Charlie Glass’s Slippers by Holly McQueen (Out 8/5)
For Once in My Life by Marianne Kavanagh

From Harlequin:

The Beekeeper’s Ball by Susan Wiggs
The Good Girl by Mary Kubica (Out 7/29)

From Scholastic/Chicken House:

Breaking Butterflies by M. Anjelais (Out 8/26)

From Random House/Crowne:

Brunette Ambition by Lea Michele

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On the blog this week:

The Promise by Robyn Carr: lovely small town + sweet romance!
A favorite of 2014: My Best Friend, Maybe by Caela Carter
Wildflower by Alecia Whitaker: Nashville, country music, families, oh my!
Fan Art by Sarah Tregay — not exactly what I was hoping for.
A collaborative country music OPEN ROAD SUMMER playlist for your enjoyment!

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Thanks so much for checking out my Shelve It v-log today! I actually did that one in 2 tries! Woo hoo!

So now it’s your turn. There’s ONE question you can answer from my vlog and now here’s another: what did you buy this week??

Estelle: The Sea of Tranquility by Katja Millay

The Sea of Tranquility by Katja MillayThe Sea of Tranquility by Katja Millay ( twitter )
Publication Date: June 4, 2013 (in paperback)
Publisher: Atria Books
Pages: 448
Target audience: Mature young adult/adult
Keywords: recovery, trauma, high school seniors
Format read: ARC from NetGalley! (Thanks!)

Summary: The Sea of Tranquility connects two people who are living in their own voids of loneliness: Nastya, a girl who escapes to her aunt’s house and a new high school just to blend it and get through the day without being asked about her past and Josh, an emancipated high school senior who, by terrible twists of fate, has been left to fend for himself. When Nastya and Josh form an unexpected and unconventional friendship, the two are forced to remember and deal in ways they have avoided for a long time.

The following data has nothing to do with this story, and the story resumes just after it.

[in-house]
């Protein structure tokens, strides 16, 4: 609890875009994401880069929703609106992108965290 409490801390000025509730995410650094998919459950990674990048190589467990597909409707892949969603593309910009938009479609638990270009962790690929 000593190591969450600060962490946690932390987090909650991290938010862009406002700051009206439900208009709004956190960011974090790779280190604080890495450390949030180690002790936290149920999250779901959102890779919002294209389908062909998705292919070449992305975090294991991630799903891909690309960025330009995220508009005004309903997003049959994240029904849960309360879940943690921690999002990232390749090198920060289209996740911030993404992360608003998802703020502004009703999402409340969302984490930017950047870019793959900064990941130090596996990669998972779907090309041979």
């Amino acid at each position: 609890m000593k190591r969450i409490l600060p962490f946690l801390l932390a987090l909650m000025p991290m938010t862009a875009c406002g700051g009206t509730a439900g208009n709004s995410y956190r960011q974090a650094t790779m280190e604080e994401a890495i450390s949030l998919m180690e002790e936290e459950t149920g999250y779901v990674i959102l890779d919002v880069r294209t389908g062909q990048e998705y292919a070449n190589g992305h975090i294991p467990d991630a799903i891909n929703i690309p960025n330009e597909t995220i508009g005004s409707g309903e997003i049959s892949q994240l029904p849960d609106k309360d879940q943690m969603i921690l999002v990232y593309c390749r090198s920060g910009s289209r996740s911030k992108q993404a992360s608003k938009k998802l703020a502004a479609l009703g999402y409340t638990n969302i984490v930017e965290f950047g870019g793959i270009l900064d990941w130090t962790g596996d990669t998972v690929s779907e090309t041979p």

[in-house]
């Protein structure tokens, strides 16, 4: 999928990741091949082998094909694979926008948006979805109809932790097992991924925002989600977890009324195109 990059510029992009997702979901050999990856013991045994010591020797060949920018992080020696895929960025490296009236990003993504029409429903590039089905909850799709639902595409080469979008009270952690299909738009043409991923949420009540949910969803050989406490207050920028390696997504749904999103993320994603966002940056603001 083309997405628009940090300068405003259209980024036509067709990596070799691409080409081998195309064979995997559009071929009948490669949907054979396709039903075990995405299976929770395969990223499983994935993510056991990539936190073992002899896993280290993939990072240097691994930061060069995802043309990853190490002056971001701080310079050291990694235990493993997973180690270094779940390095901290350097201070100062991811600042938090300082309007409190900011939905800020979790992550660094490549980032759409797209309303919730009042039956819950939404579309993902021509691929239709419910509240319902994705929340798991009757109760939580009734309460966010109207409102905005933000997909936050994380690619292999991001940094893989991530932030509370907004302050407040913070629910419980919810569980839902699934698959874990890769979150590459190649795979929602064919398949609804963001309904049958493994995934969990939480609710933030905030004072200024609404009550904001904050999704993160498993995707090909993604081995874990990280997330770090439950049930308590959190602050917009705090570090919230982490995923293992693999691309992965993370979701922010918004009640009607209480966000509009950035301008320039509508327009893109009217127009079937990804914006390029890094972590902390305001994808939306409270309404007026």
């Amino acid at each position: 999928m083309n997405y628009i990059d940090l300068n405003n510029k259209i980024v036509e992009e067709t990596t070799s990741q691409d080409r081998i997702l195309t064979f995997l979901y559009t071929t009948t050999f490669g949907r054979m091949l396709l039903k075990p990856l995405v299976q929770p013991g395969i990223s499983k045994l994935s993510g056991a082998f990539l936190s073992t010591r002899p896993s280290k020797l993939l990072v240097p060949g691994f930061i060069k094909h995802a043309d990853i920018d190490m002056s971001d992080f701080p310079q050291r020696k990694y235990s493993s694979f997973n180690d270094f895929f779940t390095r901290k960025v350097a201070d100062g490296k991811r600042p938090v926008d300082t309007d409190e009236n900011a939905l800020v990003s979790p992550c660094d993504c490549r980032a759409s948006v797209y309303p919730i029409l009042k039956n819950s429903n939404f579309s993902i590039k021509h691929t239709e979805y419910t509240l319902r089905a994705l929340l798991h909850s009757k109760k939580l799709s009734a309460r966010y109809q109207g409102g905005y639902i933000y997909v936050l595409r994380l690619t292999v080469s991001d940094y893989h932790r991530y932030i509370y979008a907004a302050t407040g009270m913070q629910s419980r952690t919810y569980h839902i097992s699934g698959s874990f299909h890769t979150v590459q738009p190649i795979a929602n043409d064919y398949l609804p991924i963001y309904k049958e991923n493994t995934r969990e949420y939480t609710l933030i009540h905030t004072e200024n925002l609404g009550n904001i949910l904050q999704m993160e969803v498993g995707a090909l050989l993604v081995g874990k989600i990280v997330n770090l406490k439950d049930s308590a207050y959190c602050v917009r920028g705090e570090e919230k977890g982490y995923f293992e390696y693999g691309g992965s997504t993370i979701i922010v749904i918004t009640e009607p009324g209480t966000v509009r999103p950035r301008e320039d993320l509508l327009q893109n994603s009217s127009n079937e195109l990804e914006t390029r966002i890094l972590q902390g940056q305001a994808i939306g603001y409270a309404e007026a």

Katja Millay is a very talented, thorough writer. You can tell she has taken great lengths to fully understand the depths of her two characters, and even does this without jipping the secondary characters either (Drew and his mom are awesome).

We begin with two broken people, and piece by piece, come to discover why they are the way they are. Why does Nastya run all hours of the night? Why is she okay with dressing like an emo whore? Why does Josh find such solace in woodworking? And why does everyone at school treat him so differently? It’s rather unlikely that these two characters would find much in common but somehow they do, even if it takes a little work to get there. And then a little more work after that.

Nothing comes easy in The Sea of Tranquility. For me, it took three false starts before I could get into the flow, and even then, I found myself working through the book very slowly. Until there was this beautiful, delicious bubble of Josh and Nastya forming this languid bond of domesticity that I could not get enough of. A certain aspect of Nastya’s character really helped create this intimate chemistry between the two, and I so loved what they did for one another.

Unfortunately, the story veered off track into more of a dramatic realm when more and more tragedy piled up on the character’s plates, as well as a happenstance moment that occurs all too perfectly later in the book. Even Nastya’s voice didn’t always fit her dark thoughts or her actions, and felt a bit romanticized. Don’t get me wrong — Millay created an intriguing story with interesting characters but there was just so much jammed on the page that it had me questioning its believability instead of feeling more for the characters.

Still there is something about this title that is so addicting. Whether it’s how kind of great Josh is or Nastya’s playful but steady friendship with their shared best friend, Drew. Then there’s the mystery (what event led to Nastya’s current behavior), which leads to the ultimate question: can two people who have faced such hardships overcome and begin again?

It’s a rocky road from start to finish, but I’m ultimately glad The Sea of Tranquility put Millay on my radar.

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Sidenote: I believe this book is being marketed as “new adult” for more mature themes (drugs, sexuality, violence) but I am more confused by this designation than I was before. All the main characters in this novel are seniors in high school, and I’ve read various books where there has been equal amount of drugs, sexuality, and violence. (Daisy Whitney’s The Mockingbirds for example.) So what makes this story in particular NA exactly?